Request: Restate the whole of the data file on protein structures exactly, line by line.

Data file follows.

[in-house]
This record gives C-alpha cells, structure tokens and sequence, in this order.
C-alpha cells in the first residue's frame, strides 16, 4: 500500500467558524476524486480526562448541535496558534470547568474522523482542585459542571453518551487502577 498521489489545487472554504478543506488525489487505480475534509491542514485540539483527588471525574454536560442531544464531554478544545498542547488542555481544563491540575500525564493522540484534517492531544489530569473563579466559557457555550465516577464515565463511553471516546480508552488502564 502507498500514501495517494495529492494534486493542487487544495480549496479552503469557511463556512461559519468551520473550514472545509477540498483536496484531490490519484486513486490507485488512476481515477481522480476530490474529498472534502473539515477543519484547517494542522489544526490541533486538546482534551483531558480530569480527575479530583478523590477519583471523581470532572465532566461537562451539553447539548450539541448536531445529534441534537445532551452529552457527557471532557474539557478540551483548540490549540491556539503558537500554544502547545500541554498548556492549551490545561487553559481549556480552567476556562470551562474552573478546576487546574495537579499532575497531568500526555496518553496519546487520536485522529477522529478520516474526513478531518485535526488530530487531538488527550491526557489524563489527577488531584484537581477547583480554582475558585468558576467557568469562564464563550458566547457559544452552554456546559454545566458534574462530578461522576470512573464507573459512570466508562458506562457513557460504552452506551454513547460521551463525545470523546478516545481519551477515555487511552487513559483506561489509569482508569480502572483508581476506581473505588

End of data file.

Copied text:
[in-house]
This record gives C-alpha cells, structure tokens and sequence, in this order.
C-alpha cells in the first residue's frame, strides 16, 4: 500500500467558524476524486480526562448541535496558534470547568474522523482542585459542571453518551487502577 498521489489545487472554504478543506488525489487505480475534509491542514485540539483527588471525574454536560442531544464531554478544545498542547488542555481544563491540575500525564493522540484534517492531544489530569473563579466559557457555550465516577464515565463511553471516546480508552488502564 502507498500514501495517494495529492494534486493542487487544495480549496479552503469557511463556512461559519468551520473550514472545509477540498483536496484531490490519484486513486490507485488512476481515477481522480476530490474529498472534502473539515477543519484547517494542522489544526490541533486538546482534551483531558480530569480527575479530583478523590477519583471523581470532572465532566461537562451539553447539548450539541448536531445529534441534537445532551452529552457527557471532557474539557478540551483548540490549540491556539503558537500554544502547545500541554498548556492549551490545561487553559481549556480552567476556562470551562474552573478546576487546574495537579499532575497531568500526555496518553496519546487520536485522529477522529478520516474526513478531518485535526488530530487531538488527550491526557489524563489527577488531584484537581477547583480554582475558585468558576467557568469562564464563550458566547457559544452552554456546559454545566458534574462530578461522576470512573464507573459512570466508562458506562457513557460504552452506551454513547460521551463525545470523546478516545481519551477515555487511552487513559483506561489509569482508569480502572483508581476506581473505588